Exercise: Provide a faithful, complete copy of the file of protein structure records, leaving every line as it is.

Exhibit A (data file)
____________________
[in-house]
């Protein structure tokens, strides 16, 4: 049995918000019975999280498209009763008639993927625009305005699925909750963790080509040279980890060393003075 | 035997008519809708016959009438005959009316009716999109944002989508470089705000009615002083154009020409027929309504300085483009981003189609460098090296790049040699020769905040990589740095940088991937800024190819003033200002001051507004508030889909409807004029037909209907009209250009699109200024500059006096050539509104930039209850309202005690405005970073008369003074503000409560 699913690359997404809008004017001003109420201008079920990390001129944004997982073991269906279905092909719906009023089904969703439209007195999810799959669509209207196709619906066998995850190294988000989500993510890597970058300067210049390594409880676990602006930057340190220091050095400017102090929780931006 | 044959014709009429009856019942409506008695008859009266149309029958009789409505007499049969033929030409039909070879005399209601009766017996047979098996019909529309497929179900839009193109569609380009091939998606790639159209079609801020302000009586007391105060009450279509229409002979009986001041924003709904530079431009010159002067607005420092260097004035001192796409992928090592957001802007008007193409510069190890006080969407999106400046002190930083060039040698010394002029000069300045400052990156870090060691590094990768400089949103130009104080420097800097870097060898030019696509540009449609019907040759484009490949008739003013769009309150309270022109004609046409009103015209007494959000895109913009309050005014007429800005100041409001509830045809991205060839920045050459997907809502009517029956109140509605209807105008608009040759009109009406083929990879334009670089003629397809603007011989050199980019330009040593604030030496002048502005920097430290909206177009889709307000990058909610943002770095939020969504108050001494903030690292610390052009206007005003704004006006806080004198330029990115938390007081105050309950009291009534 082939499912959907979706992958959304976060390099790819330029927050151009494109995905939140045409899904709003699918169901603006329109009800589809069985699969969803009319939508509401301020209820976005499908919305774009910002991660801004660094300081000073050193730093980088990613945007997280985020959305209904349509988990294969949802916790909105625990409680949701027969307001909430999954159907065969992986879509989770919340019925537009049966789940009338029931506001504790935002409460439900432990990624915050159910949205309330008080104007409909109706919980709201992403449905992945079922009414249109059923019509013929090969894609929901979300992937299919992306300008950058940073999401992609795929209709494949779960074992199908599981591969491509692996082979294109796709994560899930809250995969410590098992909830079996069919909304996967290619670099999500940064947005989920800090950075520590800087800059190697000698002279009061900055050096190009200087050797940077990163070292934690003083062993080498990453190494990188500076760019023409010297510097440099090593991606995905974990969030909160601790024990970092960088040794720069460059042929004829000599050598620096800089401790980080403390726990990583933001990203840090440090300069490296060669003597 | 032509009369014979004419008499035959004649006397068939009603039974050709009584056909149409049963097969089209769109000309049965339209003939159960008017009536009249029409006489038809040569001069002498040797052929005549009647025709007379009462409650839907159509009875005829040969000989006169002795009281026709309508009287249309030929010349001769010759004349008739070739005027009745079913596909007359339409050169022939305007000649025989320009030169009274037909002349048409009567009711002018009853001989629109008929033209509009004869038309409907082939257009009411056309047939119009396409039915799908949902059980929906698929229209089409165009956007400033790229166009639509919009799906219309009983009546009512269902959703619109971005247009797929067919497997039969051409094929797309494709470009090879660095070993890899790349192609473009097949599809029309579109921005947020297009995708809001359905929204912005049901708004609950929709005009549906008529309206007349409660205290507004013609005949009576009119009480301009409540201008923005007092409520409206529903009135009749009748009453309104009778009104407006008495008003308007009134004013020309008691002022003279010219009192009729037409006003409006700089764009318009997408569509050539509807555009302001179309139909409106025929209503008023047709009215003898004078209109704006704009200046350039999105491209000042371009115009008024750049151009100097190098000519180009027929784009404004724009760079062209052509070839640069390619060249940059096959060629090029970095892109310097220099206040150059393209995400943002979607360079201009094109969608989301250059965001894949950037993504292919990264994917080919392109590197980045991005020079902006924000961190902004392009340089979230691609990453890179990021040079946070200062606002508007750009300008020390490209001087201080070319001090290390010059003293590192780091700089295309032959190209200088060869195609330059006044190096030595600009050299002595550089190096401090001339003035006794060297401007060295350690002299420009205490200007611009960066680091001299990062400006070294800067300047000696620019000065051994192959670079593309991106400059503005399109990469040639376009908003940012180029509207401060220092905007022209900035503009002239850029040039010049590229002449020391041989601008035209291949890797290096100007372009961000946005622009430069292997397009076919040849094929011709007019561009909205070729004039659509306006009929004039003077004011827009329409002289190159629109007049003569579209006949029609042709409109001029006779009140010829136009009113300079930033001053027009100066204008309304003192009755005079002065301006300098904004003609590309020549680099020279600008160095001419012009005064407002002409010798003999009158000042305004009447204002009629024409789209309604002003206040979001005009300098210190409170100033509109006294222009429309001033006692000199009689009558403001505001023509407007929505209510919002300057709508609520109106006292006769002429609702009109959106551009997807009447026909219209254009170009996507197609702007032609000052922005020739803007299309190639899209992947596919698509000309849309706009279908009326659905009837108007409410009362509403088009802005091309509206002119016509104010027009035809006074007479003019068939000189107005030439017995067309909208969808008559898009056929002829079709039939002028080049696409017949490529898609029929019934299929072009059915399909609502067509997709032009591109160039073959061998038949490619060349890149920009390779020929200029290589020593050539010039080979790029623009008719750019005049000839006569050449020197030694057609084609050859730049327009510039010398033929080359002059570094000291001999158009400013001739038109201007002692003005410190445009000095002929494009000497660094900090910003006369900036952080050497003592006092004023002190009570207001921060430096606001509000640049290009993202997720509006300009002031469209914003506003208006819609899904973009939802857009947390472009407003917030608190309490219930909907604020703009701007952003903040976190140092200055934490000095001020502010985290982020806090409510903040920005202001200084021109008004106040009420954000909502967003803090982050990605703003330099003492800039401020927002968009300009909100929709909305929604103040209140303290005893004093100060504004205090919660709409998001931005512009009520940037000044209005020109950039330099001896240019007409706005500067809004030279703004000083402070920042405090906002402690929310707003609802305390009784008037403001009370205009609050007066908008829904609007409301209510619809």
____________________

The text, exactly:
[in-house]
């Protein structure tokens, strides 16, 4: 049995918000019975999280498209009763008639993927625009305005699925909750963790080509040279980890060393003075 | 035997008519809708016959009438005959009316009716999109944002989508470089705000009615002083154009020409027929309504300085483009981003189609460098090296790049040699020769905040990589740095940088991937800024190819003033200002001051507004508030889909409807004029037909209907009209250009699109200024500059006096050539509104930039209850309202005690405005970073008369003074503000409560 699913690359997404809008004017001003109420201008079920990390001129944004997982073991269906279905092909719906009023089904969703439209007195999810799959669509209207196709619906066998995850190294988000989500993510890597970058300067210049390594409880676990602006930057340190220091050095400017102090929780931006 | 044959014709009429009856019942409506008695008859009266149309029958009789409505007499049969033929030409039909070879005399209601009766017996047979098996019909529309497929179900839009193109569609380009091939998606790639159209079609801020302000009586007391105060009450279509229409002979009986001041924003709904530079431009010159002067607005420092260097004035001192796409992928090592957001802007008007193409510069190890006080969407999106400046002190930083060039040698010394002029000069300045400052990156870090060691590094990768400089949103130009104080420097800097870097060898030019696509540009449609019907040759484009490949008739003013769009309150309270022109004609046409009103015209007494959000895109913009309050005014007429800005100041409001509830045809991205060839920045050459997907809502009517029956109140509605209807105008608009040759009109009406083929990879334009670089003629397809603007011989050199980019330009040593604030030496002048502005920097430290909206177009889709307000990058909610943002770095939020969504108050001494903030690292610390052009206007005003704004006006806080004198330029990115938390007081105050309950009291009534 082939499912959907979706992958959304976060390099790819330029927050151009494109995905939140045409899904709003699918169901603006329109009800589809069985699969969803009319939508509401301020209820976005499908919305774009910002991660801004660094300081000073050193730093980088990613945007997280985020959305209904349509988990294969949802916790909105625990409680949701027969307001909430999954159907065969992986879509989770919340019925537009049966789940009338029931506001504790935002409460439900432990990624915050159910949205309330008080104007409909109706919980709201992403449905992945079922009414249109059923019509013929090969894609929901979300992937299919992306300008950058940073999401992609795929209709494949779960074992199908599981591969491509692996082979294109796709994560899930809250995969410590098992909830079996069919909304996967290619670099999500940064947005989920800090950075520590800087800059190697000698002279009061900055050096190009200087050797940077990163070292934690003083062993080498990453190494990188500076760019023409010297510097440099090593991606995905974990969030909160601790024990970092960088040794720069460059042929004829000599050598620096800089401790980080403390726990990583933001990203840090440090300069490296060669003597 | 032509009369014979004419008499035959004649006397068939009603039974050709009584056909149409049963097969089209769109000309049965339209003939159960008017009536009249029409006489038809040569001069002498040797052929005549009647025709007379009462409650839907159509009875005829040969000989006169002795009281026709309508009287249309030929010349001769010759004349008739070739005027009745079913596909007359339409050169022939305007000649025989320009030169009274037909002349048409009567009711002018009853001989629109008929033209509009004869038309409907082939257009009411056309047939119009396409039915799908949902059980929906698929229209089409165009956007400033790229166009639509919009799906219309009983009546009512269902959703619109971005247009797929067919497997039969051409094929797309494709470009090879660095070993890899790349192609473009097949599809029309579109921005947020297009995708809001359905929204912005049901708004609950929709005009549906008529309206007349409660205290507004013609005949009576009119009480301009409540201008923005007092409520409206529903009135009749009748009453309104009778009104407006008495008003308007009134004013020309008691002022003279010219009192009729037409006003409006700089764009318009997408569509050539509807555009302001179309139909409106025929209503008023047709009215003898004078209109704006704009200046350039999105491209000042371009115009008024750049151009100097190098000519180009027929784009404004724009760079062209052509070839640069390619060249940059096959060629090029970095892109310097220099206040150059393209995400943002979607360079201009094109969608989301250059965001894949950037993504292919990264994917080919392109590197980045991005020079902006924000961190902004392009340089979230691609990453890179990021040079946070200062606002508007750009300008020390490209001087201080070319001090290390010059003293590192780091700089295309032959190209200088060869195609330059006044190096030595600009050299002595550089190096401090001339003035006794060297401007060295350690002299420009205490200007611009960066680091001299990062400006070294800067300047000696620019000065051994192959670079593309991106400059503005399109990469040639376009908003940012180029509207401060220092905007022209900035503009002239850029040039010049590229002449020391041989601008035209291949890797290096100007372009961000946005622009430069292997397009076919040849094929011709007019561009909205070729004039659509306006009929004039003077004011827009329409002289190159629109007049003569579209006949029609042709409109001029006779009140010829136009009113300079930033001053027009100066204008309304003192009755005079002065301006300098904004003609590309020549680099020279600008160095001419012009005064407002002409010798003999009158000042305004009447204002009629024409789209309604002003206040979001005009300098210190409170100033509109006294222009429309001033006692000199009689009558403001505001023509407007929505209510919002300057709508609520109106006292006769002429609702009109959106551009997807009447026909219209254009170009996507197609702007032609000052922005020739803007299309190639899209992947596919698509000309849309706009279908009326659905009837108007409410009362509403088009802005091309509206002119016509104010027009035809006074007479003019068939000189107005030439017995067309909208969808008559898009056929002829079709039939002028080049696409017949490529898609029929019934299929072009059915399909609502067509997709032009591109160039073959061998038949490619060349890149920009390779020929200029290589020593050539010039080979790029623009008719750019005049000839006569050449020197030694057609084609050859730049327009510039010398033929080359002059570094000291001999158009400013001739038109201007002692003005410190445009000095002929494009000497660094900090910003006369900036952080050497003592006092004023002190009570207001921060430096606001509000640049290009993202997720509006300009002031469209914003506003208006819609899904973009939802857009947390472009407003917030608190309490219930909907604020703009701007952003903040976190140092200055934490000095001020502010985290982020806090409510903040920005202001200084021109008004106040009420954000909502967003803090982050990605703003330099003492800039401020927002968009300009909100929709909305929604103040209140303290005893004093100060504004205090919660709409998001931005512009009520940037000044209005020109950039330099001896240019007409706005500067809004030279703004000083402070920042405090906002402690929310707003609802305390009784008037403001009370205009609050007066908008829904609007409301209510619809």